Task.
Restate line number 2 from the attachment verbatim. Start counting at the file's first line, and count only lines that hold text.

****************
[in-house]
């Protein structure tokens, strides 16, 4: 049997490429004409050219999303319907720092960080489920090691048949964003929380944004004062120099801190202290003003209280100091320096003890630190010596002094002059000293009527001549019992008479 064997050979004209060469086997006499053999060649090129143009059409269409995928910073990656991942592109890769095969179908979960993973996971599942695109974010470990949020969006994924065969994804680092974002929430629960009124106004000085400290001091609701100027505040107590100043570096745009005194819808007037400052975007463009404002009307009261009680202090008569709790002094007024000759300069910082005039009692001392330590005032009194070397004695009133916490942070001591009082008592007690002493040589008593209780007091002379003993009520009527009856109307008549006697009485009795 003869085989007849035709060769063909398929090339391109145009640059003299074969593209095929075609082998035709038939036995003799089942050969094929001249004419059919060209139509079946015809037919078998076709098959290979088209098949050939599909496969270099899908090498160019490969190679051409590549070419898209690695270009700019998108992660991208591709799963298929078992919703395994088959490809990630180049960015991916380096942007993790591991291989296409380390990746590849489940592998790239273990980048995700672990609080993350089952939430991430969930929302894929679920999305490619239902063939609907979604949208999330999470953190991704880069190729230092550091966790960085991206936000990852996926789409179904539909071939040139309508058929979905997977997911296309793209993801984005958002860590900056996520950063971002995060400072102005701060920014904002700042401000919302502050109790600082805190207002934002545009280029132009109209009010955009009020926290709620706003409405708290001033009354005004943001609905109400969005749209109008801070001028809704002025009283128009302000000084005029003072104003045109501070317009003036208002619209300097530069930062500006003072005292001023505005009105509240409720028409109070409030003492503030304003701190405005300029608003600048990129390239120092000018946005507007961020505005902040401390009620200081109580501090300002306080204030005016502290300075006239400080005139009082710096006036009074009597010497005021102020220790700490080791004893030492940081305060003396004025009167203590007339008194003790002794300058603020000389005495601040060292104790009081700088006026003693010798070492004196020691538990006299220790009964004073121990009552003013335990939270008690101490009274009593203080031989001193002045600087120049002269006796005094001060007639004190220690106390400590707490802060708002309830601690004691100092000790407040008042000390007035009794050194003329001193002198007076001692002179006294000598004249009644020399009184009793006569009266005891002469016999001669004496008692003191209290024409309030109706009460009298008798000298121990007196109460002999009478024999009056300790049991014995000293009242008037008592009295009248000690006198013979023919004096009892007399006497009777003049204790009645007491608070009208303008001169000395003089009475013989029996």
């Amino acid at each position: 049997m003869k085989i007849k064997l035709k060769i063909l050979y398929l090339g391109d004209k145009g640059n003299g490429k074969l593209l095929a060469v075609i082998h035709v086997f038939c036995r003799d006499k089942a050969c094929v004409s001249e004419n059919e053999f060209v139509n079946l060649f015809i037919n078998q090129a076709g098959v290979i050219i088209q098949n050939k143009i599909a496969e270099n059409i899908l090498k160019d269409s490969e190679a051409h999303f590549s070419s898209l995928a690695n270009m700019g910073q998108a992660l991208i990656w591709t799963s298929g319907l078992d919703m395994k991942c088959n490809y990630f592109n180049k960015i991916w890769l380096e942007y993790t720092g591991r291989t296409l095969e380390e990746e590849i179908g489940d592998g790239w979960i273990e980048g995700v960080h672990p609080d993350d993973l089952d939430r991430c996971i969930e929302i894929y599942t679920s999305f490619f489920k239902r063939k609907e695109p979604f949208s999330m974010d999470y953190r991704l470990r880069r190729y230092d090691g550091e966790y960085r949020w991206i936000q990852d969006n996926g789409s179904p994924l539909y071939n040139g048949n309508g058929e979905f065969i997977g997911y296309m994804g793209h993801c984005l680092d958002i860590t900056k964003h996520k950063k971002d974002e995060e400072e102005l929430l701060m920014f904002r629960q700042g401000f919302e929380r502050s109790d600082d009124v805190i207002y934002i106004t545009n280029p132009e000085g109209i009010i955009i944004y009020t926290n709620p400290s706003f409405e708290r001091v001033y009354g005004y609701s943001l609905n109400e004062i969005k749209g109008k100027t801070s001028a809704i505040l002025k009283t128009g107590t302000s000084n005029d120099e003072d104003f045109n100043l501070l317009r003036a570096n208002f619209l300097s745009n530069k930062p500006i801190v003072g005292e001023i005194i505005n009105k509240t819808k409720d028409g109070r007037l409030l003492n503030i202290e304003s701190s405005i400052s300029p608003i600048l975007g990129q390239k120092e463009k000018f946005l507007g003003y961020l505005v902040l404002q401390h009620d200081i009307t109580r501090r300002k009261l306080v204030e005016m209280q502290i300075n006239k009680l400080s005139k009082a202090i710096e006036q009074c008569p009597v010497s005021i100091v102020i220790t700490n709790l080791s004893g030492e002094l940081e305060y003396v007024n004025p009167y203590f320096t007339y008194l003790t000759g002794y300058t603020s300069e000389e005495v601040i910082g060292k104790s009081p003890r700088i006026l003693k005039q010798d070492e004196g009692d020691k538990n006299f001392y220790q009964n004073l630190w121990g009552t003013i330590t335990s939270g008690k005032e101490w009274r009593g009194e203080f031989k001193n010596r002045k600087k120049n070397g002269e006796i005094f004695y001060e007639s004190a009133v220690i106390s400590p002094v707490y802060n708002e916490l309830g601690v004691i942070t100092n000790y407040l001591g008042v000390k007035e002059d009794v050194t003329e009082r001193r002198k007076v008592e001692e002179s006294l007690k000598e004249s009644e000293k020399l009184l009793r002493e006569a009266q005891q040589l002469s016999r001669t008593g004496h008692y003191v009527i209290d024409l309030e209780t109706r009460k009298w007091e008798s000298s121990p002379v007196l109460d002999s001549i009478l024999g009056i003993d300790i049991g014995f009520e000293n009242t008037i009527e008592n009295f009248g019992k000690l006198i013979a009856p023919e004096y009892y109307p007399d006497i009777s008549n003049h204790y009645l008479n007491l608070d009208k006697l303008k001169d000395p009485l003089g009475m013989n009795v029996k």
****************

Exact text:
């Protein structure tokens, strides 16, 4: 049997490429004409050219999303319907720092960080489920090691048949964003929380944004004062120099801190202290003003209280100091320096003890630190010596002094002059000293009527001549019992008479 064997050979004209060469086997006499053999060649090129143009059409269409995928910073990656991942592109890769095969179908979960993973996971599942695109974010470990949020969006994924065969994804680092974002929430629960009124106004000085400290001091609701100027505040107590100043570096745009005194819808007037400052975007463009404002009307009261009680202090008569709790002094007024000759300069910082005039009692001392330590005032009194070397004695009133916490942070001591009082008592007690002493040589008593209780007091002379003993009520009527009856109307008549006697009485009795 003869085989007849035709060769063909398929090339391109145009640059003299074969593209095929075609082998035709038939036995003799089942050969094929001249004419059919060209139509079946015809037919078998076709098959290979088209098949050939599909496969270099899908090498160019490969190679051409590549070419898209690695270009700019998108992660991208591709799963298929078992919703395994088959490809990630180049960015991916380096942007993790591991291989296409380390990746590849489940592998790239273990980048995700672990609080993350089952939430991430969930929302894929679920999305490619239902063939609907979604949208999330999470953190991704880069190729230092550091966790960085991206936000990852996926789409179904539909071939040139309508058929979905997977997911296309793209993801984005958002860590900056996520950063971002995060400072102005701060920014904002700042401000919302502050109790600082805190207002934002545009280029132009109209009010955009009020926290709620706003409405708290001033009354005004943001609905109400969005749209109008801070001028809704002025009283128009302000000084005029003072104003045109501070317009003036208002619209300097530069930062500006003072005292001023505005009105509240409720028409109070409030003492503030304003701190405005300029608003600048990129390239120092000018946005507007961020505005902040401390009620200081109580501090300002306080204030005016502290300075006239400080005139009082710096006036009074009597010497005021102020220790700490080791004893030492940081305060003396004025009167203590007339008194003790002794300058603020000389005495601040060292104790009081700088006026003693010798070492004196020691538990006299220790009964004073121990009552003013335990939270008690101490009274009593203080031989001193002045600087120049002269006796005094001060007639004190220690106390400590707490802060708002309830601690004691100092000790407040008042000390007035009794050194003329001193002198007076001692002179006294000598004249009644020399009184009793006569009266005891002469016999001669004496008692003191209290024409309030109706009460009298008798000298121990007196109460002999009478024999009056300790049991014995000293009242008037008592009295009248000690006198013979023919004096009892007399006497009777003049204790009645007491608070009208303008001169000395003089009475013989029996």